Every business has a product or service worth promoting, but a prolific marketing presence should not be your main goal.
A thoughtfully planned and well-executed campaign can easily outperform lazy, mass-media ad buys.
To save money, time, and headaches eager entrepreneurs eager need to be wary of poorly-executed campaigns and advertisements done in bad taste that can
cause more harm than good.
Examples such as Groupon’s 2011 Super Bowl
commercial, Sony’s white PSP ads and Molson Coors’ college drinking campaign earned each organization widespread public backlash and will forever haunt
these brands. To be more effective at marketing, businesses must be mindful of embarrassing themselves and offending customers. Ultimately, bad marketing
can be ruinous for customer loyalty and sales.
1. False promises negatively impact brand affinity.
Companies like Allstate Insurance, Avis Car Rental and
RadioShack have alluring taglines, but offer poor service.
While Allstate suggests, “You're in good hands with Allstate,” paying customers aren’t convinced. On ConsumerAffairs.com, the insurance company receives an average
rating of 1.1 out of five. Avis’ slogan, "We try harder," is similarly far from believable. It, too, maintains an abysmal rating of 1.2 out of five. Prior
to 2014, Radioshack touted, "You've got questions ... We've got answers." Unfortunately, its broken promises have awarded it a customer satisfaction rating
of 1.4 out of five.
Although a clever motto can be enough to motivate customers to walk into your store or visit your website, the experience you offer and the value you deliver are what matter the most.
To effectively manage consumer expectations and improve customer satisfaction, make promises you intend to keep.
Related: Keep Your Promises and Other Must-Read Business Tips
2. Bad data nets zero ROI for potentially profitable campaigns.
Organizations simply cannot afford to operate with bad data.
According to Econsultancy, “New research from Experian Data
Quality shows that inaccurate data has a direct impact on the bottom line of 88 percent of companies, with the average company losing 12 percent of its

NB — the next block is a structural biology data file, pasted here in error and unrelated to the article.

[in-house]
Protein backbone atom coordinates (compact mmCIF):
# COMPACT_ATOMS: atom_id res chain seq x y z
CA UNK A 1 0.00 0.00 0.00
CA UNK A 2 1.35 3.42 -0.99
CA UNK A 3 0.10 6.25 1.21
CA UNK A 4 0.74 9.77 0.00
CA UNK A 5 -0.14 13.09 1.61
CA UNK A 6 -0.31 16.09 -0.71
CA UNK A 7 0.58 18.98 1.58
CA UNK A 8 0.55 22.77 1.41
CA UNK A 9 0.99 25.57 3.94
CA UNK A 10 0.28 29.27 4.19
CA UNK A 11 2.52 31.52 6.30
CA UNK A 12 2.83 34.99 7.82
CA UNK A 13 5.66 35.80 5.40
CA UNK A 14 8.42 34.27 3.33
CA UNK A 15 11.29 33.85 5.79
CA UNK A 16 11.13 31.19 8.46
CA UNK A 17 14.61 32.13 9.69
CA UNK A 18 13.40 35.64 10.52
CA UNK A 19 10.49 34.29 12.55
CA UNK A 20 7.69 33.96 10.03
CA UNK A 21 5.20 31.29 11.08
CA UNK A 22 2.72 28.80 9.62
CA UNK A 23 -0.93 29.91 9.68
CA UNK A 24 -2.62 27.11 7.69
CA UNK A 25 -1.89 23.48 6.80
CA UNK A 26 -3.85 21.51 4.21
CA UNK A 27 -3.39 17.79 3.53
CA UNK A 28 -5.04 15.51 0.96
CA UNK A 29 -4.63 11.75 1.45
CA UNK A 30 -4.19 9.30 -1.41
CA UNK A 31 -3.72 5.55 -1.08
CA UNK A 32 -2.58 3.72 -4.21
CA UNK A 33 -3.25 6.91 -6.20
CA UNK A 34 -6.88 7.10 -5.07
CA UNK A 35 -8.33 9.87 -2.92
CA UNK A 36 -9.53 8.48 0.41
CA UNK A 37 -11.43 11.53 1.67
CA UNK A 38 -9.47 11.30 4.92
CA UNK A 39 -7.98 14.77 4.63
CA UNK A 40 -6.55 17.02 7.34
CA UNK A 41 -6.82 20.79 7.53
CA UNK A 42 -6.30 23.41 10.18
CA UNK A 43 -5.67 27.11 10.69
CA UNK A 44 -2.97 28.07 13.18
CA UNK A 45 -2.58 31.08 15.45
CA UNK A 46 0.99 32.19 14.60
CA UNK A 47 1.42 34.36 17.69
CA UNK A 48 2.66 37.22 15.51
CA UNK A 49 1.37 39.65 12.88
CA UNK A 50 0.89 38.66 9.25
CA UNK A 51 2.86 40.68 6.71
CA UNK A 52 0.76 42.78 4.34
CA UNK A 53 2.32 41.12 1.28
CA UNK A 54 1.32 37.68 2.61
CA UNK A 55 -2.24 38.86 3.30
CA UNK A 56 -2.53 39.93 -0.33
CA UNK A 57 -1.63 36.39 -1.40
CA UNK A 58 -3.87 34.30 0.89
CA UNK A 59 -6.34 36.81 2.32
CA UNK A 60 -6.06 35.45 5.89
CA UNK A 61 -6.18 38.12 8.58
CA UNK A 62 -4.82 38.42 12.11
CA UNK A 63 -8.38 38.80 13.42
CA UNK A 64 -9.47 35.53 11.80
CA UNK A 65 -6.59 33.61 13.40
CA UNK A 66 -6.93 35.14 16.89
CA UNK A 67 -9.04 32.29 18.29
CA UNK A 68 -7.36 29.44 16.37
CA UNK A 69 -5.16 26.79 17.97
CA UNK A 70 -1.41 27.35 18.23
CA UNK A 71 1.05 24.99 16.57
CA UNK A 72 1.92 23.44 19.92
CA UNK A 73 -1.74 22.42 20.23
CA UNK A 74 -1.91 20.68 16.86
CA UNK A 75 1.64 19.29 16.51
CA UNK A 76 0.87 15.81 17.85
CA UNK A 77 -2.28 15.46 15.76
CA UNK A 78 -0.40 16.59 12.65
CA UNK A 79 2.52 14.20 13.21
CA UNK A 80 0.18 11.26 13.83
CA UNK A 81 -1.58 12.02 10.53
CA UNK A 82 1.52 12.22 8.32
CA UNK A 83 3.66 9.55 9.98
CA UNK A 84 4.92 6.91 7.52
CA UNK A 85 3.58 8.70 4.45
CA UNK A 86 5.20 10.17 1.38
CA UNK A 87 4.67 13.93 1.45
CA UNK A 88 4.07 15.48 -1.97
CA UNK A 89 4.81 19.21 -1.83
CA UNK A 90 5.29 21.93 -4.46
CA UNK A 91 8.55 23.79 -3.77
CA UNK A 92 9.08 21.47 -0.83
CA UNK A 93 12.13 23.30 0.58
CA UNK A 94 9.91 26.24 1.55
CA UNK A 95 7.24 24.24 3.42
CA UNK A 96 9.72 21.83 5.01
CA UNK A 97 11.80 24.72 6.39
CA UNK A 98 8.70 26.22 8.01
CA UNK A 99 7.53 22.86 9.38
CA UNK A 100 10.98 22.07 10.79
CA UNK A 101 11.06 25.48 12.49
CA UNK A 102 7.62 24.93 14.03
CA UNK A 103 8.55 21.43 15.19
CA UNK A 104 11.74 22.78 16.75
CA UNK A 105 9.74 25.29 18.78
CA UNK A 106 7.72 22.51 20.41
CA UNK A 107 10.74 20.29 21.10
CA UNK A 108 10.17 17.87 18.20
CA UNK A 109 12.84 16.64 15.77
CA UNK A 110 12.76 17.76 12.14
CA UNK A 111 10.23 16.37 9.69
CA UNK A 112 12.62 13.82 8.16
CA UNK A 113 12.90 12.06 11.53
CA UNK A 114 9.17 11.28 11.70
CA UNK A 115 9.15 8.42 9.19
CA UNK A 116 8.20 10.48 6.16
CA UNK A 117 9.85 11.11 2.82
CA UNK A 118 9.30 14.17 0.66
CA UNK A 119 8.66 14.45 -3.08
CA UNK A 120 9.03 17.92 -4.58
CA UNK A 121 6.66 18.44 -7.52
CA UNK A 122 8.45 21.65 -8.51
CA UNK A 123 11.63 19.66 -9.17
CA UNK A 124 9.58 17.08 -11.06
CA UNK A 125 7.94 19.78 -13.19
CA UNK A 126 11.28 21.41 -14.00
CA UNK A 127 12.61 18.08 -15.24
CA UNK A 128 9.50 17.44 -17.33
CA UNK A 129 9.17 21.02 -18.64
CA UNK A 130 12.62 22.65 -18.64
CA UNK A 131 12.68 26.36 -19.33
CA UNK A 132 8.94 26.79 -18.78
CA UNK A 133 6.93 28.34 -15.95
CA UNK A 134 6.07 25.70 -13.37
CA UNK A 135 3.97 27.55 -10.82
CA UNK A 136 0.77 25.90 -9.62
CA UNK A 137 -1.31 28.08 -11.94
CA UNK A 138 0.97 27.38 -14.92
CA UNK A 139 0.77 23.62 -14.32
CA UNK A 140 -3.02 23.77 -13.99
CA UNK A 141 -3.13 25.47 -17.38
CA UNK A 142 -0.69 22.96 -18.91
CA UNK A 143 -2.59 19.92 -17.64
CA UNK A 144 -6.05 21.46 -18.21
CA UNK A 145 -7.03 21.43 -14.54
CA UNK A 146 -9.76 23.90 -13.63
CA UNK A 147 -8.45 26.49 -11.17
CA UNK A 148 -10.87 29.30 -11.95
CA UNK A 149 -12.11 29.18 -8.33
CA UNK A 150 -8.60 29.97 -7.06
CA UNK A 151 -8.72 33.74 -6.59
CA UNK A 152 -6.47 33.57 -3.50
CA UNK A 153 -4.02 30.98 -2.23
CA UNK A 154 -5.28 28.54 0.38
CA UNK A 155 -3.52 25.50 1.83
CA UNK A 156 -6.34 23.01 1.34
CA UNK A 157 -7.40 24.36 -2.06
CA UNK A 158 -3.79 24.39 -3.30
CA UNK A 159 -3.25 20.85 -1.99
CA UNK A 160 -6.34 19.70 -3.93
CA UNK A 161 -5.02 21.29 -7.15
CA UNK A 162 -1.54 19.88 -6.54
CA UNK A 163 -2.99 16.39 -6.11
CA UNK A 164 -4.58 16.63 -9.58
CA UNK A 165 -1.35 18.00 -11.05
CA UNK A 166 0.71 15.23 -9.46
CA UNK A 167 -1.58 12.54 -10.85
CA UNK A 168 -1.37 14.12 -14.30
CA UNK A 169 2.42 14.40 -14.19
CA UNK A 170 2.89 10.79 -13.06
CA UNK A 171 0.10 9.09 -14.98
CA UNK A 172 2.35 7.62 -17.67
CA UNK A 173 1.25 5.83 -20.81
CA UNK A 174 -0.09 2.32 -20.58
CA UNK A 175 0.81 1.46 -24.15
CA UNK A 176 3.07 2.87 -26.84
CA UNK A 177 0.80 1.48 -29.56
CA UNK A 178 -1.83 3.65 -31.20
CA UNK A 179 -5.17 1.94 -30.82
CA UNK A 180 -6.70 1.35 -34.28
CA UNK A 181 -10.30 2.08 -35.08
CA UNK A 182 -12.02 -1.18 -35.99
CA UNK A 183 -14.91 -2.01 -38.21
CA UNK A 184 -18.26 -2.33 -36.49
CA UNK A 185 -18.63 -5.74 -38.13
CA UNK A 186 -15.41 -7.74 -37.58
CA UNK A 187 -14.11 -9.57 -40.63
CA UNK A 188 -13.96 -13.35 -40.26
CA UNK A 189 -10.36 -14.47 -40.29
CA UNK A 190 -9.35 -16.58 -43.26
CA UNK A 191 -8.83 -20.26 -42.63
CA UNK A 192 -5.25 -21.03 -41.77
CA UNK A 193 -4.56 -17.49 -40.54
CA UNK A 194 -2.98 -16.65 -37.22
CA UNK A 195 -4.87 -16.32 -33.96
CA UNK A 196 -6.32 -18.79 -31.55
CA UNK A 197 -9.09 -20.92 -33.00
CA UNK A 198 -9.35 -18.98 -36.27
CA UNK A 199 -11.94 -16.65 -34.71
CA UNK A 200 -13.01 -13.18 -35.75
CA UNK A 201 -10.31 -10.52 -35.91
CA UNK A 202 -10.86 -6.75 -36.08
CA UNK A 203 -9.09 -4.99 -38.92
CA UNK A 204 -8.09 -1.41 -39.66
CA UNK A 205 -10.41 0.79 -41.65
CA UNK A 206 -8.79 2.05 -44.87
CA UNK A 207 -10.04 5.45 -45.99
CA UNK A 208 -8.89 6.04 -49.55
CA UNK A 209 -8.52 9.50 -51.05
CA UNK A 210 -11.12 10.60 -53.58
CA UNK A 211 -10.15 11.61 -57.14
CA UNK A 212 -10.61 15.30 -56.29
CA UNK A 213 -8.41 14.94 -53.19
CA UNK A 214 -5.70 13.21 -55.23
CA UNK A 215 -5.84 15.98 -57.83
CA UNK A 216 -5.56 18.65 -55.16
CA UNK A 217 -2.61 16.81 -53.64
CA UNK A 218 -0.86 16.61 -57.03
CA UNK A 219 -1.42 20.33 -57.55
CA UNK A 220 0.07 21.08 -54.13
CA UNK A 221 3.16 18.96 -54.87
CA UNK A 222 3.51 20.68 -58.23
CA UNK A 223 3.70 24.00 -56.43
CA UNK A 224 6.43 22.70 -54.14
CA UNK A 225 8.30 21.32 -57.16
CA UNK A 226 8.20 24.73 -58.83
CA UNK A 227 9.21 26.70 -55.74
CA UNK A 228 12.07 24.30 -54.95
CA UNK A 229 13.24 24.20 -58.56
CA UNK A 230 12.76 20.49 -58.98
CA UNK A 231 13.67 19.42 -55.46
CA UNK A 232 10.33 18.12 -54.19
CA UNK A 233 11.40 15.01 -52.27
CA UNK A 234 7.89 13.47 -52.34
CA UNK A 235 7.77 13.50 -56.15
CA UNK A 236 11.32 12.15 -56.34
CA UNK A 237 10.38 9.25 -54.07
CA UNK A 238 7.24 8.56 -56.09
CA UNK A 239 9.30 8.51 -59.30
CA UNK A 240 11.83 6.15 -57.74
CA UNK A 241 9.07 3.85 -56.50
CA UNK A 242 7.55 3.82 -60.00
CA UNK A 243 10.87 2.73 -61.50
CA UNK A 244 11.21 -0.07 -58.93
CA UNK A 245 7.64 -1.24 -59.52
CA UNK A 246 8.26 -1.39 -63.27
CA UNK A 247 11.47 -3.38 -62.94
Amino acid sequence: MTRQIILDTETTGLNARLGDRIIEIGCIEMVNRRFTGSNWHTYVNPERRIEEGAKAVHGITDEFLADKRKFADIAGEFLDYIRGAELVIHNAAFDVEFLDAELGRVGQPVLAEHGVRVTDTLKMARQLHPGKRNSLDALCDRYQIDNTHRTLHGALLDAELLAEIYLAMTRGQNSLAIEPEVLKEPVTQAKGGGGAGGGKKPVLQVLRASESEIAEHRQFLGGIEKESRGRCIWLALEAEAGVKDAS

In advertising, unique creatives are often tested against a control audience. In this instance, clean data might reveal that certain ads drive high
engagement and positive ROI while others underperform. With the flip of a switch, data-driven marketers would then turn off the creatives that provide
negative ROI and scale up spend on the high-performers. Without these sorts of insights, many marketers find themselves paying a fortune for traffic that does not convert.
3. Inconsistent experiences confuse customers.
Different things make different customers tick. In a world where technology allows us to personalize every marketing touch-point with consumers, many brands still fall short. Email blasts
include links to products that are no longer available. Advertising creatives direct audiences to unrelated pages on your site. At checkout, the coupon
that should have automatically been applied to a purchase is nowhere to be found.
Marketers need to regularly walk through the customer acquisition and engagement funnels to spot any errors or inconsistencies which may confuse customers
and deter audiences from completing their purchase.
Related: The 5 Worst Twitter Marketing Fails of 2014
4. Aggressive email blasts affect deliverability.
For mid-sized businesses, email marketing offers a
246 percent return on investment
. Some marketers forget the importance of proper audience segmentation. An email blast to your entire list of subscribers may cause recipients, in droves,
to mark your mail as spam.
Losing subscribers is the least of your worries. If you regularly receive complaints from recipients who mark your email as spam, your email service
provider may temporarily disable or permanently delete your account.
According to Campaign Monitor, “The industry standard for an acceptable
percentage of complaints per email campaign is less than 0.02 percent.” Anything above that is cause for concern.
5. Marketers fly blind when they operate in silos.
Marketers sometimes find themselves operating alone and on their own terms inside a bubble instead of interacting with their peers to
build a better product
and increase overall customer experience. Marketers, for their own purposes, should reach out to their colleagues in finance, sales, customer service,
product and engineering for valuable help and guidance.
Marketers operating in a silo may not realize which products customers rave about most, which offerings have the highest (and lowest) markup and which
tools or services are currently experiencing bugs or downtime.
6. Marketing to desktop users neglects a larger, growing audience.
Most advertisements and creatives are built and optimized for a desktop audience. What many marketers forget is they leave money on the table when they
fail to optimize their campaigns for mobile users.
In the U.S., consumers spend more time on
their mobile devices than they do on desktop computers. The future of marketing is mobile, as audiences have long shifted their attention towards smaller
screens with much faster Internet connections.
Marketers waste millions each year on desktop-optimized ads that are delivered to mobile audiences. Companies, instead, should prioritize developing
mobile-optimized ads first, and worry about desktop traffic later.
Firas Kittenah is the CEO at Amerisleep. A version of the article originally appeared on Entrepreneur.com. Copyright © 2016 Entrepreneur Media, Inc. All rights reserved.